- The Washington Times - Saturday, July 10, 2004

New technology aims to make military missions safer and more energy-efficient.

The U.S. Army’s Natick Soldier Systems Center is working in conjunction with Iowa Thin Film Technologies to develop tents and other fabrics made with flexible solar panels that can provide up to one kilowatt of energy, enough power to run devices such as laptops and lights.

Such capabilities would ultimately make travel safer for soldiers in countries during wartime. Extra battery packs carried by troops are sometimes left behind, providing unnecessary hints to enemy forces.

The new technology utilizes photovoltaics — semiconductors that convert light into electricity — applied to thin flexible plastics.

“It’s renewable power,” said Lynne Samuelson, a research chemist at the center. “You can continue to harvest light and generate power and use it as you need it.”

Photovoltaics are often more functional than conventional forms of energy because they are lightweight and quiet, both necessities for soldiers in the field, Ms. Samuelson said. The amount of energy capable of being generated varies directly with the surface area of the photovoltaic, ranging from smaller roll-out mats to full-scale field tents, both manufactured by Iowa Thin Film.

The company is ready to sell its Army field tents, which use PowerFilm Integrated Solar Technology and come in three designs and sizes.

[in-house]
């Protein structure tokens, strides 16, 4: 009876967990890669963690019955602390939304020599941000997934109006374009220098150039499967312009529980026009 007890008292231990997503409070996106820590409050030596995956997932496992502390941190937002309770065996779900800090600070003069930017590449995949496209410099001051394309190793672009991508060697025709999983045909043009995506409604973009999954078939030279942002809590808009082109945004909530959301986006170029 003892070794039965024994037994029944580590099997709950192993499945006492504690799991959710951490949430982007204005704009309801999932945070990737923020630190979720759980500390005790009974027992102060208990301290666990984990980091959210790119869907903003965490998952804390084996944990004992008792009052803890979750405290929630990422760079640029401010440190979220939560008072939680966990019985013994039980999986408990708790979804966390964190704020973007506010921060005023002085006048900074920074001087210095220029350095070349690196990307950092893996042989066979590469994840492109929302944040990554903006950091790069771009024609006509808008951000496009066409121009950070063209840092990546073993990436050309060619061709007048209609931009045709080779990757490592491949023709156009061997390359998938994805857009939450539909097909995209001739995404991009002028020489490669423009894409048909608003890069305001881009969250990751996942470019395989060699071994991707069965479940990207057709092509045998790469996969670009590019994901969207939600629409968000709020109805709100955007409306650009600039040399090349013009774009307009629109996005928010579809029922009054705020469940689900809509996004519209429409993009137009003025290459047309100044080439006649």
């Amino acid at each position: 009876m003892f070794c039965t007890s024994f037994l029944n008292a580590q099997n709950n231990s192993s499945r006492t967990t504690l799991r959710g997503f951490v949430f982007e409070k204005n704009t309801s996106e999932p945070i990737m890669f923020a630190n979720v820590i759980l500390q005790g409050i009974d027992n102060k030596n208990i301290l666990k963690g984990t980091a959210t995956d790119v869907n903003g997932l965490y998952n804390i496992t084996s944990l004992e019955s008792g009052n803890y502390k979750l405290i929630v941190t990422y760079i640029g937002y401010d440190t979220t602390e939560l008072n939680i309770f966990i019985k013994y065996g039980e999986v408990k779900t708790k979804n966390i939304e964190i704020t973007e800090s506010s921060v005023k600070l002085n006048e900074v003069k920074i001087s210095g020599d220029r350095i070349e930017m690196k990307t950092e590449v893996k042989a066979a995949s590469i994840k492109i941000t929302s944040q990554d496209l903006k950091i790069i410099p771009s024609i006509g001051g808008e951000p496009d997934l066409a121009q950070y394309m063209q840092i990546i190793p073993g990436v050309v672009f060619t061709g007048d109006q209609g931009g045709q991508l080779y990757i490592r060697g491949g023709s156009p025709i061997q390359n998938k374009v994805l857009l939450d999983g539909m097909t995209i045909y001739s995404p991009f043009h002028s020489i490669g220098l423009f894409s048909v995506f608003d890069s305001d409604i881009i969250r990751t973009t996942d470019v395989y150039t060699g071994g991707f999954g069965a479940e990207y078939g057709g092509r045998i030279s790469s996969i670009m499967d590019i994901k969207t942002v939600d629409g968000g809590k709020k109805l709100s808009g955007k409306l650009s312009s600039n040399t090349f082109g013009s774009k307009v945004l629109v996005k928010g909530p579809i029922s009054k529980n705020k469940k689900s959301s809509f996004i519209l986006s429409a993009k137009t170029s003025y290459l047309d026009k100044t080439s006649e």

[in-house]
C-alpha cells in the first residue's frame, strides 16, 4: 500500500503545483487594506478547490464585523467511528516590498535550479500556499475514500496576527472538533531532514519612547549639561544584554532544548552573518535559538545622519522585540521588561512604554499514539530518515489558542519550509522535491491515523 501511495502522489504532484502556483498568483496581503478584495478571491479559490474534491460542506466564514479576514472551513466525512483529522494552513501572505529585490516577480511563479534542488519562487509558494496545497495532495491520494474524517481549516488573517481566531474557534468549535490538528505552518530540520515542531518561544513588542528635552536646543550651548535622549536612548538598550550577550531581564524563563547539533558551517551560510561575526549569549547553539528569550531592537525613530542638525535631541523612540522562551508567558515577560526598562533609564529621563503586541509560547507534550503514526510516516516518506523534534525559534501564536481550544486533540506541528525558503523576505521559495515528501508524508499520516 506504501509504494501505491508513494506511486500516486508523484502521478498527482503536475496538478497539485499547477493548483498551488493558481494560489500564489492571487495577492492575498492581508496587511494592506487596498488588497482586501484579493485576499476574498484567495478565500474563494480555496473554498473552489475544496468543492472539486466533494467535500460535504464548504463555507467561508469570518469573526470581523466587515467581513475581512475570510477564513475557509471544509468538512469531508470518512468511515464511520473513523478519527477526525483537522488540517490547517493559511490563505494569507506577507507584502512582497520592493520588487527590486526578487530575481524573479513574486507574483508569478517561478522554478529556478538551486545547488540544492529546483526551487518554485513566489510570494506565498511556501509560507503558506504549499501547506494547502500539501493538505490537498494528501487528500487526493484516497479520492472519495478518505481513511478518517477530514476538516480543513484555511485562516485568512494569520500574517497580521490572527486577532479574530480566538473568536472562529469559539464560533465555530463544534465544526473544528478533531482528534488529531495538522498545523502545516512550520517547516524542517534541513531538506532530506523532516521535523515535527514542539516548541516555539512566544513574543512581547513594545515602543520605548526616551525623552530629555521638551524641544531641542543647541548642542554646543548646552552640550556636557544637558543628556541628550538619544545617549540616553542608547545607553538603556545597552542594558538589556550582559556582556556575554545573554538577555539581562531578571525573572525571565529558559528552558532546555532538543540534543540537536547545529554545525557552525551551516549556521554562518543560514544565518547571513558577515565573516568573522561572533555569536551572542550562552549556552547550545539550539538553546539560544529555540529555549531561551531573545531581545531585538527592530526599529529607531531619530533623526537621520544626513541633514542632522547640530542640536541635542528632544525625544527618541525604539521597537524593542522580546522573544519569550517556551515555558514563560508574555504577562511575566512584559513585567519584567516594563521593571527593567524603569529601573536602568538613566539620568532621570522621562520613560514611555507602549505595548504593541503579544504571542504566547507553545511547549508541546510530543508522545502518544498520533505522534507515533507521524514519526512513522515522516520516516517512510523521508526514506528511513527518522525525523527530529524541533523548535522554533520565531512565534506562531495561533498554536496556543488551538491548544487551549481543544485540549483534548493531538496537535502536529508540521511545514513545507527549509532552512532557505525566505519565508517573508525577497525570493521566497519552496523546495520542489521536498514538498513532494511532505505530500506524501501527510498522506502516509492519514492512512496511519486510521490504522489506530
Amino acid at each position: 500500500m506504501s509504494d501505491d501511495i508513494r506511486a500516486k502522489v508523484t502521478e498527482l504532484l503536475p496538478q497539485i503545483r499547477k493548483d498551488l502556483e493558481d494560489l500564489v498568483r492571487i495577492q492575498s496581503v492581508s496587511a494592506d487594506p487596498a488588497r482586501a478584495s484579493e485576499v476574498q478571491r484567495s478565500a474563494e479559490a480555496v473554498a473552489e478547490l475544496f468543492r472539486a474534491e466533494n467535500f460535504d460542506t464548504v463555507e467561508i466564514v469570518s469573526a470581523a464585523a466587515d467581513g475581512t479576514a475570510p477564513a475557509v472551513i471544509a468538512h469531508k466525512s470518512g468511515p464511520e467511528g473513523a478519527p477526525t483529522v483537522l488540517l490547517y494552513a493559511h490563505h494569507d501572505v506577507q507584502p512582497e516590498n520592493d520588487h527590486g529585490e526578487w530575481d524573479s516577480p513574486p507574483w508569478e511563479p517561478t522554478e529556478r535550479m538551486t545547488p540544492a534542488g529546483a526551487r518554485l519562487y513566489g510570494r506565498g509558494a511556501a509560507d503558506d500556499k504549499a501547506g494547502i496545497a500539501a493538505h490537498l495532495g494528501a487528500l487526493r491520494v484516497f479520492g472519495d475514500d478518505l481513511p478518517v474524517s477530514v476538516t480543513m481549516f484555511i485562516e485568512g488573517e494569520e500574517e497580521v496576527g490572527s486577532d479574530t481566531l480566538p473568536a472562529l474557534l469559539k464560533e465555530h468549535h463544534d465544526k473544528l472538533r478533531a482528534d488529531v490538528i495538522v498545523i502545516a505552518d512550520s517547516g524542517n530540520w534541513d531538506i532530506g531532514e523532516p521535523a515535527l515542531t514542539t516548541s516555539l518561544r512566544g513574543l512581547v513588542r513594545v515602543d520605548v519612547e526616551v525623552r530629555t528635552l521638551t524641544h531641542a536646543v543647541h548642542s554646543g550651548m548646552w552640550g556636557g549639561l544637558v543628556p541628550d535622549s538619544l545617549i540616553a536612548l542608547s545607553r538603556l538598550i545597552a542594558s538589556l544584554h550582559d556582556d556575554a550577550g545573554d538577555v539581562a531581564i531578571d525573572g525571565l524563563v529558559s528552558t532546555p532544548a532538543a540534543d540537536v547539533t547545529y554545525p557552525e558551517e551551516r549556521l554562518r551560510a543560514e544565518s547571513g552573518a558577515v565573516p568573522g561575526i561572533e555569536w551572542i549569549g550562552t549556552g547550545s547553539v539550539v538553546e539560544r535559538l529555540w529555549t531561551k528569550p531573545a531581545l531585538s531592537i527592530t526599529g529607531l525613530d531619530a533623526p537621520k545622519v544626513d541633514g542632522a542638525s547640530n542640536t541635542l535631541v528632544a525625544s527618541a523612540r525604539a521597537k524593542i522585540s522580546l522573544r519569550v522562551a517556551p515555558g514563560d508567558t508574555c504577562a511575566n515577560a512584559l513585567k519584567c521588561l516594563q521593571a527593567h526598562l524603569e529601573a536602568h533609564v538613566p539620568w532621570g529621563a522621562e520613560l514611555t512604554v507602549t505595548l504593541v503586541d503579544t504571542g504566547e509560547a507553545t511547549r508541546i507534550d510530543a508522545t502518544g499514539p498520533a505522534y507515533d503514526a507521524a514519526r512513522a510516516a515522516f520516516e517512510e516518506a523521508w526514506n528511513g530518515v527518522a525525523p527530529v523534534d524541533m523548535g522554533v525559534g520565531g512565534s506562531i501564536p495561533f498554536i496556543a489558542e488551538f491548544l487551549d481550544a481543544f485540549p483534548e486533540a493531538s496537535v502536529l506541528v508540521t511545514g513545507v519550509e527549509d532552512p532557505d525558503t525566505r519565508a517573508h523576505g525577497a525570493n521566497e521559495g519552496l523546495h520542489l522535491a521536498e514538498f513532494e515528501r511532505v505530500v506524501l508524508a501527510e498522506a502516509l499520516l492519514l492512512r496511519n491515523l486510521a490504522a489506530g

Mike Coon, chief operating officer for Iowa Thin Film, said the goal from the beginning has been to make this type of equipment affordable for military and civilians alike. The tents are available for commercial purchase through Iowa Thin Film.

“The technology is complete,” Mr. Coon said. “We can make this tent, no problem. We are accepting orders now, and the ongoing work will be the continued refinement of the application uses within the Army. This is not in a lab. It’s here.”

Until recently, this type of expansive solar technology was “a well-kept secret,” Mr. Coon said. Now, the path has been paved for other practical uses, including integration into clothing and uniforms.

“It offers some definite potential in clothing applications that range from military uniforms to police uniforms to emergency aid uniforms to high-end sportswear and athletic wear,” he said, adding that mock-ups of these types of uniforms have already been made.

The Navy also uses solar technology and shares a budding interest in photovoltaics to promote more light-weight, safer equipment.

The Navy has the largest photovoltaic-diesel-hybrid power system at its air station in China Lake, Calif., as well as the largest photovoltaic grid support system in Palm Springs, Calif.

“Deployed solar technology saves the Department of Defense millions of dollars per year in reduced utility costs alone,” Navy spokesman Lt. Mike Kafka said.

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